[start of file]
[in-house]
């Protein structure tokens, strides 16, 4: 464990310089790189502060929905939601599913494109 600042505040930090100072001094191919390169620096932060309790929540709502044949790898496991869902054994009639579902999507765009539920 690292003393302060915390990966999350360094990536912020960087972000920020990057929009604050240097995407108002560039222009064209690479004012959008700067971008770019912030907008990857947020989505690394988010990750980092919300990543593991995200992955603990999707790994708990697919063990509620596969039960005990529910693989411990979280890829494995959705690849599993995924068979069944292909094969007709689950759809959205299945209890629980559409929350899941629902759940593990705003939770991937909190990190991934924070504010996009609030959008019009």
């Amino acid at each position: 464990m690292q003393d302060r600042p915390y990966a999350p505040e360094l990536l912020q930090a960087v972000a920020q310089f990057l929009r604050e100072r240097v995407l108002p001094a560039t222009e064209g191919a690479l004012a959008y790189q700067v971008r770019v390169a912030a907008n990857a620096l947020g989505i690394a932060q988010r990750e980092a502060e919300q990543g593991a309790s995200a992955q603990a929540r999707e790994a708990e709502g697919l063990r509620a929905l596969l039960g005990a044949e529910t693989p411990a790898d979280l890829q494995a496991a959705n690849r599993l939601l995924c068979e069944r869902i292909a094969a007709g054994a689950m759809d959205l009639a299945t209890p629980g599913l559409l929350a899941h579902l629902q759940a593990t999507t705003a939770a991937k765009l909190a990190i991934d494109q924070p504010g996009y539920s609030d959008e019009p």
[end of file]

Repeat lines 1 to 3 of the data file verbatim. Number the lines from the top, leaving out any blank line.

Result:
[in-house]
């Protein structure tokens, strides 16, 4: 464990310089790189502060929905939601599913494109 600042505040930090100072001094191919390169620096932060309790929540709502044949790898496991869902054994009639579902999507765009539920 690292003393302060915390990966999350360094990536912020960087972000920020990057929009604050240097995407108002560039222009064209690479004012959008700067971008770019912030907008990857947020989505690394988010990750980092919300990543593991995200992955603990999707790994708990697919063990509620596969039960005990529910693989411990979280890829494995959705690849599993995924068979069944292909094969007709689950759809959205299945209890629980559409929350899941629902759940593990705003939770991937909190990190991934924070504010996009609030959008019009």
């Amino acid at each position: 464990m690292q003393d302060r600042p915390y990966a999350p505040e360094l990536l912020q930090a960087v972000a920020q310089f990057l929009r604050e100072r240097v995407l108002p001094a560039t222009e064209g191919a690479l004012a959008y790189q700067v971008r770019v390169a912030a907008n990857a620096l947020g989505i690394a932060q988010r990750e980092a502060e919300q990543g593991a309790s995200a992955q603990a929540r999707e790994a708990e709502g697919l063990r509620a929905l596969l039960g005990a044949e529910t693989p411990a790898d979280l890829q494995a496991a959705n690849r599993l939601l995924c068979e069944r869902i292909a094969a007709g054994a689950m759809d959205l009639a299945t209890p629980g599913l559409l929350a899941h579902l629902q759940a593990t999507t705003a939770a991937k765009l909190a990190i991934d494109q924070p504010g996009y539920s609030d959008e019009p």